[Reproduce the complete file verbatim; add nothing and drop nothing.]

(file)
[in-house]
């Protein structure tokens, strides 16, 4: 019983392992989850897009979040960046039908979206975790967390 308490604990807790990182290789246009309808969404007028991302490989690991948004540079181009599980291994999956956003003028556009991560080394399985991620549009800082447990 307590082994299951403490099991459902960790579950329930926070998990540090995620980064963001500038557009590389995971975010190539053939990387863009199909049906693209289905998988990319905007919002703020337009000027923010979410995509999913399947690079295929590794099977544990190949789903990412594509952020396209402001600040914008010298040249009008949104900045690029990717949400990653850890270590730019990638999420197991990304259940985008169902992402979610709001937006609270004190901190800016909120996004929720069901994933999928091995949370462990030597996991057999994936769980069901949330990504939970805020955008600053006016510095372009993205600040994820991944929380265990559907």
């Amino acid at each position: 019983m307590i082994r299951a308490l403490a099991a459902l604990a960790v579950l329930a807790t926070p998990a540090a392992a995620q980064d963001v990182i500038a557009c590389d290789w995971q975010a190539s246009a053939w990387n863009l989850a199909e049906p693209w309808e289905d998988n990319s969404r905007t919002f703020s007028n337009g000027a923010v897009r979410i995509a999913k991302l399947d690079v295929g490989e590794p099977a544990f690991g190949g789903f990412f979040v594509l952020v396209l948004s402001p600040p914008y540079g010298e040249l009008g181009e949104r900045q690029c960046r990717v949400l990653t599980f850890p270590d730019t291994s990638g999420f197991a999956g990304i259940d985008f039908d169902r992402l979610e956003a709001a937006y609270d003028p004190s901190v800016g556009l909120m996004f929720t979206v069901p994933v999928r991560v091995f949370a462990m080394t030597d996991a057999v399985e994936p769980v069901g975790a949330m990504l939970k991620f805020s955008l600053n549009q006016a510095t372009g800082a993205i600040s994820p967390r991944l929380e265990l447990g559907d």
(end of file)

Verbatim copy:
[in-house]
């Protein structure tokens, strides 16, 4: 019983392992989850897009979040960046039908979206975790967390 308490604990807790990182290789246009309808969404007028991302490989690991948004540079181009599980291994999956956003003028556009991560080394399985991620549009800082447990 307590082994299951403490099991459902960790579950329930926070998990540090995620980064963001500038557009590389995971975010190539053939990387863009199909049906693209289905998988990319905007919002703020337009000027923010979410995509999913399947690079295929590794099977544990190949789903990412594509952020396209402001600040914008010298040249009008949104900045690029990717949400990653850890270590730019990638999420197991990304259940985008169902992402979610709001937006609270004190901190800016909120996004929720069901994933999928091995949370462990030597996991057999994936769980069901949330990504939970805020955008600053006016510095372009993205600040994820991944929380265990559907």
């Amino acid at each position: 019983m307590i082994r299951a308490l403490a099991a459902l604990a960790v579950l329930a807790t926070p998990a540090a392992a995620q980064d963001v990182i500038a557009c590389d290789w995971q975010a190539s246009a053939w990387n863009l989850a199909e049906p693209w309808e289905d998988n990319s969404r905007t919002f703020s007028n337009g000027a923010v897009r979410i995509a999913k991302l399947d690079v295929g490989e590794p099977a544990f690991g190949g789903f990412f979040v594509l952020v396209l948004s402001p600040p914008y540079g010298e040249l009008g181009e949104r900045q690029c960046r990717v949400l990653t599980f850890p270590d730019t291994s990638g999420f197991a999956g990304i259940d985008f039908d169902r992402l979610e956003a709001a937006y609270d003028p004190s901190v800016g556009l909120m996004f929720t979206v069901p994933v999928r991560v091995f949370a462990m080394t030597d996991a057999v399985e994936p769980v069901g975790a949330m990504l939970k991620f805020s955008l600053n549009q006016a510095t372009g800082a993205i600040s994820p967390r991944l929380e265990l447990g559907d």